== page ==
Maximum Entropy methods provide elegant means for estimating complex probabilistic models from sparse data. They have been applied to various problems encountered in the processing of natural language including statistical language modeling, part-of-speech tagging, parsing, text segmentation and classification and machine translation. This presentation will review of some of these applications. It will be argued that the main issues in using maximum entropy techniques are (i) the selection of features or linear constraints which the model should be required to satisfy and (ii) the enormous computation involved in obtaining model parameters given these constraints. Recent proposals in the literature for addressing these two problems will be mentioned and some open problems will be brought up for discussion.  

Christopher Manning (Stanford University)   manning@cs.stanford.edu

Probabilistic Models in Computational Linguistics

This talk will attempt to cover (very briefly!): what the aims and goals of computational linguistics are; why there is a need for statistical and quantitative techniques in linguistics and computational linguistics, including connections between psycholinguistic work and computational models; the distinctive features of natural language from the perspective of statistical models; what the major practical problems in natural language understanding and generation are; an overview of the methods that have been used to tackle those problems; and a few comments on some of the things that we don't have much idea how to do.

Mehryar Mohri (At&T Labs-Research)   mohri@research.att.com

Finite-State Language Modeling

Weighted automata and transducers are successfully used in many text and speech processing applications. They give a unifying framework for the construction and representation of the components of speech recognition, speech synthesis and spoken-dialogue systems. This representation provides opportunities for the application of general and well-studied algorithms. We give a brief introduction to the theory of weighted transducers and describe some of these algorithms.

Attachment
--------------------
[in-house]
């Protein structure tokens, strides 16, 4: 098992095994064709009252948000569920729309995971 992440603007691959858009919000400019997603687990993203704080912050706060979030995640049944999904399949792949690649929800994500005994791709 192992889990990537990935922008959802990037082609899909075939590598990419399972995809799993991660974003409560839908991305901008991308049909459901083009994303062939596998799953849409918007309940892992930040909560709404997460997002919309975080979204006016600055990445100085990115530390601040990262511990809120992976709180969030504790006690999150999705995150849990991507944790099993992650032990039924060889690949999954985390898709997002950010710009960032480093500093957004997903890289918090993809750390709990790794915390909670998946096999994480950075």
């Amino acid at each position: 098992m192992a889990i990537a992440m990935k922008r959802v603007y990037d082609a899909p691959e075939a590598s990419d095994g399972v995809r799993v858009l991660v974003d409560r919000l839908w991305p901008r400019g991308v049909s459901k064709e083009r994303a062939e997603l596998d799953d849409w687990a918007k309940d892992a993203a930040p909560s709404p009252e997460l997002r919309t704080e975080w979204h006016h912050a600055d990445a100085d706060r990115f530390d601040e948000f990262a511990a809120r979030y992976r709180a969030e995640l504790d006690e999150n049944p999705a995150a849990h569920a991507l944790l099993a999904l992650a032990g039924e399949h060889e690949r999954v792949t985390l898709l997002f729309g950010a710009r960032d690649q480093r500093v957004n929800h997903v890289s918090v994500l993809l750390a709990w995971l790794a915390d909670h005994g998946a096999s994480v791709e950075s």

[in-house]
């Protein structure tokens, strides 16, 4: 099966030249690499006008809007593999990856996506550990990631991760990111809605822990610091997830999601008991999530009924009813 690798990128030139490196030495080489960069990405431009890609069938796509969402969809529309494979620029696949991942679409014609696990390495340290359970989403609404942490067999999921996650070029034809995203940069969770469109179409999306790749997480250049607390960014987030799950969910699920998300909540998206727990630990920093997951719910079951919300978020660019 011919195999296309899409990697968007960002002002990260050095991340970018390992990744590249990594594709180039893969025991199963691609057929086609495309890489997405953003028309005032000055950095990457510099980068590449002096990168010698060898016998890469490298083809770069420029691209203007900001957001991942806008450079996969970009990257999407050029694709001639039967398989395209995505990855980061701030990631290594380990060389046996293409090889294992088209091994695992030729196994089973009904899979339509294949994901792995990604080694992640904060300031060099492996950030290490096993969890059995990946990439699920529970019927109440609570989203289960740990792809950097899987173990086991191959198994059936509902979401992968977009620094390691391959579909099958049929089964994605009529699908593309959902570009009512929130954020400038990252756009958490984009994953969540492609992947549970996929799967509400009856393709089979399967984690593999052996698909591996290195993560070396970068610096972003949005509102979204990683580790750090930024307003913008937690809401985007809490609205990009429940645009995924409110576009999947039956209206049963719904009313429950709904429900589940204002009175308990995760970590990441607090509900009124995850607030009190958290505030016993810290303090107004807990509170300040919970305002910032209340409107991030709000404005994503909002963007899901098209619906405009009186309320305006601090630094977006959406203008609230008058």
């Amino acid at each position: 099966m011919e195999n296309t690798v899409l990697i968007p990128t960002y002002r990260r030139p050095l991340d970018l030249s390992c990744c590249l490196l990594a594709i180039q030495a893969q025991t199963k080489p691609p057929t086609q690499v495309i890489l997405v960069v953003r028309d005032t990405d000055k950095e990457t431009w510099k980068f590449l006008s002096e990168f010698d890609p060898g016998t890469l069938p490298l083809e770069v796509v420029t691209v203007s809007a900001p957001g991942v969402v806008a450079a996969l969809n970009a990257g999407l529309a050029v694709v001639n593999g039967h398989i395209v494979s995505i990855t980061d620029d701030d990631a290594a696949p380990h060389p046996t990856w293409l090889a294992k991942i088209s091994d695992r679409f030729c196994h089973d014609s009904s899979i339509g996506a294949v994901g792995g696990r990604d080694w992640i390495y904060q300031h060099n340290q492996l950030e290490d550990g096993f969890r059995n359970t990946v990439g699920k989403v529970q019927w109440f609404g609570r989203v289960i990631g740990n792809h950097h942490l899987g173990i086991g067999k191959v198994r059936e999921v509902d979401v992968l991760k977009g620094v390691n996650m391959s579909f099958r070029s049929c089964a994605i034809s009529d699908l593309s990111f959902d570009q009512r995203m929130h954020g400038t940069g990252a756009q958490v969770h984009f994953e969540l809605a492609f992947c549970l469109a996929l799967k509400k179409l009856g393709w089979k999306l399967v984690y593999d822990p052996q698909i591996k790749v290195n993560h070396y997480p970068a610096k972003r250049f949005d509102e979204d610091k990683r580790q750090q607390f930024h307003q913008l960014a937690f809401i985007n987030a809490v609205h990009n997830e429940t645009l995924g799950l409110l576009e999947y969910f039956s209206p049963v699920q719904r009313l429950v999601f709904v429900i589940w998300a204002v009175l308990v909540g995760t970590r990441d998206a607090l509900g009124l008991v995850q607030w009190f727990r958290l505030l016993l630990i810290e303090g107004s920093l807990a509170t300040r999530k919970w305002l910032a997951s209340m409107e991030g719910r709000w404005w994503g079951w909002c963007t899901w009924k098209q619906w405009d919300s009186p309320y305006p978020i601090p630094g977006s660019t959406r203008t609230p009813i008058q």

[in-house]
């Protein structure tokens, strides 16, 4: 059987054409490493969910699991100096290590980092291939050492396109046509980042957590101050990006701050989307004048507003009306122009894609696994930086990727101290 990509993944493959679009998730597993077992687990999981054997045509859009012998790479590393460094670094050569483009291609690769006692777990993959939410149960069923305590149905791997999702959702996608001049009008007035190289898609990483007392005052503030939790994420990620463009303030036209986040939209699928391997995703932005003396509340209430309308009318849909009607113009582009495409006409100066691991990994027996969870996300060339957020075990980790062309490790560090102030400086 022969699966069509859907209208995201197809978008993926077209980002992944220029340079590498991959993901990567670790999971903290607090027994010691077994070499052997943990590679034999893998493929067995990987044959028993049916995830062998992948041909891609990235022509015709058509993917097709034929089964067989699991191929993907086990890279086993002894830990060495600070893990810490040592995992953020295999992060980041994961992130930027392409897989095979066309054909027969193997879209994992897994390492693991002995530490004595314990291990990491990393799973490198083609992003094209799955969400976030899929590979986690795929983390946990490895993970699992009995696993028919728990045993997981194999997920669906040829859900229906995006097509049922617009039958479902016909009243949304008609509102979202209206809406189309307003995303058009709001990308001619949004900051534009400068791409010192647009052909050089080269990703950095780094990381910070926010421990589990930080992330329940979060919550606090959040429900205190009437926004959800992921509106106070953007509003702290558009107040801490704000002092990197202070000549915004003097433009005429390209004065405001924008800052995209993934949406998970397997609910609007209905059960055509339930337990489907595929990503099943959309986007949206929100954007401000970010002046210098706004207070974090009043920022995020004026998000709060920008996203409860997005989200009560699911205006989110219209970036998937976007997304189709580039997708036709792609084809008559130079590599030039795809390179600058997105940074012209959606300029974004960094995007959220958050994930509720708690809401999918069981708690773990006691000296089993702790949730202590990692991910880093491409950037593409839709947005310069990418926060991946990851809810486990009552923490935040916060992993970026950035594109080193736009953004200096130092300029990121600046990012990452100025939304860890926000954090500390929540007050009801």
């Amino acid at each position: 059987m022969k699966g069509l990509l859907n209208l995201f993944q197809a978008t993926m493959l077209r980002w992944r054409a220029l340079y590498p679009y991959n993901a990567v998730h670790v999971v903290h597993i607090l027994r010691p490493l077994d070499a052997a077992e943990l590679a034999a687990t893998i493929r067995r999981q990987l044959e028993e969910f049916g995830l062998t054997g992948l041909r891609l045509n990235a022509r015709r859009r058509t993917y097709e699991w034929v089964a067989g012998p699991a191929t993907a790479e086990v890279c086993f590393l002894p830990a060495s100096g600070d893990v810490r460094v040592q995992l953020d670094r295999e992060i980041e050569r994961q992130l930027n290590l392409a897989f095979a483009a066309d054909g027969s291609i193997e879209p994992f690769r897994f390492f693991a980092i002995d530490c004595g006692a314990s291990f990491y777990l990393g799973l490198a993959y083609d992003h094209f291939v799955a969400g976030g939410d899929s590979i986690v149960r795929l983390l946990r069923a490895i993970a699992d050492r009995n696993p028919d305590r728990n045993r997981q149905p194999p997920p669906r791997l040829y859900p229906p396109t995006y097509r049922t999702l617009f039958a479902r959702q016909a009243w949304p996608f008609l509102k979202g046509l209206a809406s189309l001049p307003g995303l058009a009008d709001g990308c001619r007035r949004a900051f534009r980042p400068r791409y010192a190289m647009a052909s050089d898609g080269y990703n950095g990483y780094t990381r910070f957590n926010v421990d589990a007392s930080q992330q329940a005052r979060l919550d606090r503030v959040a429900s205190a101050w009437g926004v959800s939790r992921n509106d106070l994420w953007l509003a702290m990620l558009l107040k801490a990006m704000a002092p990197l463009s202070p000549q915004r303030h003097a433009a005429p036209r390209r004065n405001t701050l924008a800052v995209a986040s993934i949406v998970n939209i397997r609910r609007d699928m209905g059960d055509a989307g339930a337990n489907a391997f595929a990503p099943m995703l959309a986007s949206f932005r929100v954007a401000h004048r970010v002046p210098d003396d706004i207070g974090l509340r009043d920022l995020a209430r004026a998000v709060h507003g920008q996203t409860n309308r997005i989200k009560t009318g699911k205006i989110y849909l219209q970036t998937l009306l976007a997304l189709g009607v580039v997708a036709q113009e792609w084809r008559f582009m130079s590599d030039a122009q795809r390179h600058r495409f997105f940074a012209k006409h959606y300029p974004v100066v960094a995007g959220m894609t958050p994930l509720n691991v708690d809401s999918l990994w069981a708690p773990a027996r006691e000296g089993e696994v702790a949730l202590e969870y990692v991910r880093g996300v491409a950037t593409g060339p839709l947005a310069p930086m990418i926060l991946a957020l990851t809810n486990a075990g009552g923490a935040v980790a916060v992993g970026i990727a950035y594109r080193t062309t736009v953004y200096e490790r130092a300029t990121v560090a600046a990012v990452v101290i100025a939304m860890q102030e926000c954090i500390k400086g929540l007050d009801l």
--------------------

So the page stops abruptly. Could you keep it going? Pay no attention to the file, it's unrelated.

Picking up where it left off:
The automata used in language modeling for speech synthesis, speech understanding and speech recognition represent regular languages. Recent work in the theory of weighted automata shows that the same weighted automata as those currently used in speech processing can be used to recognize efficiently non-trivial classes of context-free languages. We present some results of this work, and illustrate the efficient recognition of some well-known context-free languages.

Roni Rosenfeld (School of Computer Science, Cernegie Mellon University)  Roni_Rosenfeld@alf11.speech.cs.cmu.edu

An Accelerated Introduction to Statistical Language Modeling

Statistical Language Models estimate the distribution of various natural language phenomena for the purpose of speech recognition and other language technologies. Since the first significant model was proposed in 1980, many attempts have been made to improve the state of the art. I will review those, point to a few promising directions, and argue for a Bayesian approach to integration of linguistic theories with data.

The talk will be loosely based on the survey paper:

"Two decades of Statistical Language Modeling: Where Do We Go From Here?", Roni Rosenfeld, Proceedings of the IEEE 88(8), August 2000  pdf (98KB)    postscript (113KB).

that was mailed to the workshop participants ahead of the workshop. However, the talk will be considerably more technical, and will be specifically designed to rapidly introduce statisticians and mathematicians to the field.

Jean-Philippe Vert (Ecole Normale Superieure of Paris)    http://www.dma.ens.fr/users/vert/   Jean-Philippe.Vert@ens.fr

Adaptive Context Tree and Text Categorization

In this talk I present an adaptive algorithm for estimating the conditional probability of a letter knowing the past and give an "oracle" inequality for its conditional Kullback-Leibler risk. I argue that such adaptive estimators can be used to represent texts and show experimental results of unsupervised and supervised text categorization based on this representation.

Material from Talks

Mathematical Foundations of Natural Language Modeling

2000-2001 Program: Mathematics in Multimedia